In fact, even though the environmental provisions appear stronger in the Peru-U.S. free trade agreement, the Council on Hemispheric Affairs has reported that the Peru-U.S. free trade agreement has provided the president with an excuse to lower environmental and labour protection standards by anticipation, through a flurry of decrees aimed at facilitating foreign ownership and the acquisition of land. About 40% of these presidential decrees were deemed unconstitutional by the Peruvian congress constitutional commission.
We in the NDP have great difficulty with this agreement, and not just the chapter 11 portions of it that are much like the chapter 11 portions in our NAFTA agreement with the United States that are causing so much trouble these days. There are a whole host of problems.
I would like to end there and I look forward to any questions that hon. members might have.
Mr. Speaker, I am pleased to speak this afternoon to Bill .
A free trade agreement is important for economic development. It allows us to see how two countries can do business with one another.
Before becoming a federal member of Parliament, I was into economic development support and trade financing for businesses. When it comes to economic development, it is often said that diversifying one's economy is the key. Even we, as federal members of Parliament, say so. Economic diversification is important because it allows a region to vary the sectors on which it relies, which is important in times of economic slowdown like the one we are going through. Economic diversification might have helped to a certain extent to mitigate the crisis we are dealing with.
It is the same thing with market diversification. When 75% to 80% of an economy depends on only one market we call that putting all one's eggs in one basket. In my own province of New Brunswick, about 80% of exports go to the U.S. When the American market has difficulties, our own businesses also have difficulties and our jobs are threatened.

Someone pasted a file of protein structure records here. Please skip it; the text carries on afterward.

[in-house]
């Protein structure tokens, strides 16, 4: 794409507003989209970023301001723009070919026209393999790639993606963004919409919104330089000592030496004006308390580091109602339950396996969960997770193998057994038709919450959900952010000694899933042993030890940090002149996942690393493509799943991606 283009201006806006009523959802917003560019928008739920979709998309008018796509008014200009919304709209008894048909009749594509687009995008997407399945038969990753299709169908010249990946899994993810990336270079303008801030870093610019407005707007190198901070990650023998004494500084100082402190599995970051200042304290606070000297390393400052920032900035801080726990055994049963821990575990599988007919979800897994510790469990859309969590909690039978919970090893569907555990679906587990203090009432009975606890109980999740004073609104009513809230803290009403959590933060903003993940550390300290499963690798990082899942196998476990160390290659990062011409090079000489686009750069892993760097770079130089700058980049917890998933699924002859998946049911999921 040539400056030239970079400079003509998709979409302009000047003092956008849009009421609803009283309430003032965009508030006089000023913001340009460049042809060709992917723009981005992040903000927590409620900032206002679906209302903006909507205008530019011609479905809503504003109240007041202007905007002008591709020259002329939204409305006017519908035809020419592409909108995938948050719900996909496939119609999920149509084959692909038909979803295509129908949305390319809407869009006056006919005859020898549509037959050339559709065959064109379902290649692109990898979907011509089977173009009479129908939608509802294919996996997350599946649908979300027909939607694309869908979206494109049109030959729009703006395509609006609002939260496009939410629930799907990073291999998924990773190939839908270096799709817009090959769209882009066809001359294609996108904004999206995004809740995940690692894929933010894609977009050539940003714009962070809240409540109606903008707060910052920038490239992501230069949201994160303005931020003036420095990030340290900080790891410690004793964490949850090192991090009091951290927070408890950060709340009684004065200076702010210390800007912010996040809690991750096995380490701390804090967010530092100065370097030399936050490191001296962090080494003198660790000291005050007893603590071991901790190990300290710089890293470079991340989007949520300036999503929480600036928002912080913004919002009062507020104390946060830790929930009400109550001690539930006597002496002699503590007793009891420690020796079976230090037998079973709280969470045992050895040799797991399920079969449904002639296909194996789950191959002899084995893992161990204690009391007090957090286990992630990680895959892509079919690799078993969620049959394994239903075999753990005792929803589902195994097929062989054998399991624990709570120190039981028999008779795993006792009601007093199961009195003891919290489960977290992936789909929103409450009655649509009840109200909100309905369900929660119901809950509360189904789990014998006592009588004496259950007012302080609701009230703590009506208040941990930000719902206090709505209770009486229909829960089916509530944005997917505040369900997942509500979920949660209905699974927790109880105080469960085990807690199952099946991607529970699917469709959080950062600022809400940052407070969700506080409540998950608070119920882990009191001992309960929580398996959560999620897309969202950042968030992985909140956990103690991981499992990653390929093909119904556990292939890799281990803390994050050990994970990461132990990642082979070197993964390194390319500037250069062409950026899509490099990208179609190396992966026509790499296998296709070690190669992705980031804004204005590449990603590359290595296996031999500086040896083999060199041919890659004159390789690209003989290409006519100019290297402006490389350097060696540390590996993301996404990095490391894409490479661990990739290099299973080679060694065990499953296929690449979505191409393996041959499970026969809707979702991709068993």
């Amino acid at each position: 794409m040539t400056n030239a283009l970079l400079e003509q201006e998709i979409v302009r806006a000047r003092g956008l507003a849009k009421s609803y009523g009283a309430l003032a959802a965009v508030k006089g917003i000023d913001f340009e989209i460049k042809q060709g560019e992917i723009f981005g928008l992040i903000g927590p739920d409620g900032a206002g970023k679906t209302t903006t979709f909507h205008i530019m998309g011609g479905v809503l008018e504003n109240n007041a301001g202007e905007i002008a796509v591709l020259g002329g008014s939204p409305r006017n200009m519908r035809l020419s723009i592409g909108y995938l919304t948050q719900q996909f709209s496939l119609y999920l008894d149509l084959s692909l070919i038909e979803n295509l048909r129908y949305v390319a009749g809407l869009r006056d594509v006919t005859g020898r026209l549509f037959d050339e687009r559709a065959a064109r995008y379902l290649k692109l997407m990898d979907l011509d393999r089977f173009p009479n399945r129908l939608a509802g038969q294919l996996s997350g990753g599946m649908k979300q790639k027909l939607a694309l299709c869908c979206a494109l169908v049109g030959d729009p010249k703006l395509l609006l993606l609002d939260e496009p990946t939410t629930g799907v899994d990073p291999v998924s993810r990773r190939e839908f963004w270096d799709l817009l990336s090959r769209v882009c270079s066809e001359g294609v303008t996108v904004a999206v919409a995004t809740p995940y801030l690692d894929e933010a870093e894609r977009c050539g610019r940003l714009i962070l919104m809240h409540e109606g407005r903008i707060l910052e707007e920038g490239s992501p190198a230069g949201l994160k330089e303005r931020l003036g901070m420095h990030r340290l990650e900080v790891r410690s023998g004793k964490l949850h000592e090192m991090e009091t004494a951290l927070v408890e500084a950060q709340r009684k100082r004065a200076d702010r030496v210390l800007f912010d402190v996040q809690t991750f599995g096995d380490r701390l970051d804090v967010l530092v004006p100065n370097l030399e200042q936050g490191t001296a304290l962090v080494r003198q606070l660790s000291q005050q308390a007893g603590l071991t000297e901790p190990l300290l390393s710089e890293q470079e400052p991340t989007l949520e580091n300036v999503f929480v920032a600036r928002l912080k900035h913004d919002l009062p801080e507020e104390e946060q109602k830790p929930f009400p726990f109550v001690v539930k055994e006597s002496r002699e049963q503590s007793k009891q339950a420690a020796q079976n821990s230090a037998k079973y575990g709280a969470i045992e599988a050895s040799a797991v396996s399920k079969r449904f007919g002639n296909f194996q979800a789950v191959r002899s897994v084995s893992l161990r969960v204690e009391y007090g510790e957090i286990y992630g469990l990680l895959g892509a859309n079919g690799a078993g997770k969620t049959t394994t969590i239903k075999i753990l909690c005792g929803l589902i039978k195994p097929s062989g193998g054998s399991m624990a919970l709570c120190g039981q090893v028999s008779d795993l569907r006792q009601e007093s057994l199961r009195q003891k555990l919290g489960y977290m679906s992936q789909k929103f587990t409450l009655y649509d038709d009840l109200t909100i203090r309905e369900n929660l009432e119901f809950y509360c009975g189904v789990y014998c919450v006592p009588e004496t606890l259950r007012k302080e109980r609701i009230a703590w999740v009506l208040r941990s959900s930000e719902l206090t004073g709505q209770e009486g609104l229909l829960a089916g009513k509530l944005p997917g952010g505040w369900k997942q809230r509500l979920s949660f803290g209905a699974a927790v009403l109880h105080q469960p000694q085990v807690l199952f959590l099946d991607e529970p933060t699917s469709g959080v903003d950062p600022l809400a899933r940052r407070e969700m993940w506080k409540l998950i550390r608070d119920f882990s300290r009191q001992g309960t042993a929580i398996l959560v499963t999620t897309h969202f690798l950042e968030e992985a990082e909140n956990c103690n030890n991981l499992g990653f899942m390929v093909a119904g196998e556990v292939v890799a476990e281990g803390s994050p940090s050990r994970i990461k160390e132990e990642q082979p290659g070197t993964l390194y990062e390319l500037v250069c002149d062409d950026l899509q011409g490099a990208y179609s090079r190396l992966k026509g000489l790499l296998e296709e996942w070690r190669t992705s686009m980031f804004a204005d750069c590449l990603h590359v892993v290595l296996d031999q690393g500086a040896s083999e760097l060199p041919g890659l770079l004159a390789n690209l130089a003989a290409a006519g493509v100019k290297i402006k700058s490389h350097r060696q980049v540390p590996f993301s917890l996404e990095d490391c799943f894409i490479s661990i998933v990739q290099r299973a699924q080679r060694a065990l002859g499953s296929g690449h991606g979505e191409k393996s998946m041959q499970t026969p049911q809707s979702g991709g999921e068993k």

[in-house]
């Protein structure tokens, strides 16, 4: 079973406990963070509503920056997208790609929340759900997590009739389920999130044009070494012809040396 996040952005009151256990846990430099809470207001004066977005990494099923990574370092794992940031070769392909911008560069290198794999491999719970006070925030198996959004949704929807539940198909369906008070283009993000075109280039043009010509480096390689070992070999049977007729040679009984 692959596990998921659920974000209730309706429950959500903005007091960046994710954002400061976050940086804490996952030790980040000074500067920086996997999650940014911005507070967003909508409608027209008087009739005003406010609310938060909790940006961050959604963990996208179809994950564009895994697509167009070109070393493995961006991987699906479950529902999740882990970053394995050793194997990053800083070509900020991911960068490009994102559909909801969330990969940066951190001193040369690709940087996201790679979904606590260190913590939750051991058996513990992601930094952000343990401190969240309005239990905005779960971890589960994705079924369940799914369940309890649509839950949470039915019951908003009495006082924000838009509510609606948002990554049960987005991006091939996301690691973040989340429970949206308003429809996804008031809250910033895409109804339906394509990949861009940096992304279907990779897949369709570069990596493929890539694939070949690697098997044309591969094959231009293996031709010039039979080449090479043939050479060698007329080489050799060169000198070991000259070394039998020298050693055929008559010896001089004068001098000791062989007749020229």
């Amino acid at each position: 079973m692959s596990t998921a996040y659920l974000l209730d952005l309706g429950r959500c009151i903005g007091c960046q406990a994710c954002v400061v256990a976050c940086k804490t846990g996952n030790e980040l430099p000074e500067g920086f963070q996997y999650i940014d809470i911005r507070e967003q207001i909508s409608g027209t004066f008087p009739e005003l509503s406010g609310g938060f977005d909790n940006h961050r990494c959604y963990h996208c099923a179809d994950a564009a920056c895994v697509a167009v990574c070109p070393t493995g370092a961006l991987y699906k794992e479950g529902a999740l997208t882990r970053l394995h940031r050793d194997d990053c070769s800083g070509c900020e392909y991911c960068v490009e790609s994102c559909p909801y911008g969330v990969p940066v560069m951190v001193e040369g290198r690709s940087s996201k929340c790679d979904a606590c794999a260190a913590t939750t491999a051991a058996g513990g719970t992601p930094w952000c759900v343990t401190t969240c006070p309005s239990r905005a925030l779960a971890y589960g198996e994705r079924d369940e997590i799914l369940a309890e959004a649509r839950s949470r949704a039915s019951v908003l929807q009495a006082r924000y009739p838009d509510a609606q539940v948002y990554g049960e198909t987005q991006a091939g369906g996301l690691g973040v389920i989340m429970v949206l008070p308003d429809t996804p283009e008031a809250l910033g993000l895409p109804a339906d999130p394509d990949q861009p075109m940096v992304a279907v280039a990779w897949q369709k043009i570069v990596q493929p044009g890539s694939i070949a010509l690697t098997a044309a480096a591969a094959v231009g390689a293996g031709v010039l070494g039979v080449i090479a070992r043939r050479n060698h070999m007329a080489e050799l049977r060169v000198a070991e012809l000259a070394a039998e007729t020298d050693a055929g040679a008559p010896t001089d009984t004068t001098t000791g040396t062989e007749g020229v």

When I worked in economic development and business support, I often repeated one thing to my clients: it is great to diversify one's economy, but the company must also try to achieve market diversification. That will allow it to react when one sector is in trouble. When one country is in trouble, the company can turn to other countries to help it get by. Today we are faced with a global crisis, one that is not limited to just one country. However, the reality is that the diversification of our market through various countries at least gives us the opportunity to identify potential markets, or a potential client or region. If it does not have the tools to identify various markets, it is difficult for an entrepreneur or a company to save jobs.
However, we have done exactly what I was talking about: we put all our eggs in one basket. In many respects, that is exactly what we did here in Canada, because we thought that was the easy route. The Americans are our closest neighbours. However, when they are in trouble, we see what happens, in other words, the current crisis. But that was an easy way. They were closest. It often represented large volumes.
Some members have said here today that that agreement gives us access to a small amount, a small market. Perhaps that is true; however, when we look at the distinctiveness of many of the provinces and many regions, we see that some of our businesses need those small markets to make a difference.
Let us look at the agreement with Peru. There was a company in my riding for which I fought a long time to ensure its survival. I am referring to Atlantic Yarns, in Atholville. That factory needed, among other things, an agreement between Canada and Peru to facilitate the export of goods to that country, and also to manufacture other goods. Earlier, I was surprised to hear some members, primarily NDP members, say that this is not a good thing. I was surprised to hear that, because when I was working with the union members of that company, they were hoping that the government would sign a free trade agreement with Peru, and they would consistently ask when such an accord would be concluded. That was urgently needed to protect their jobs.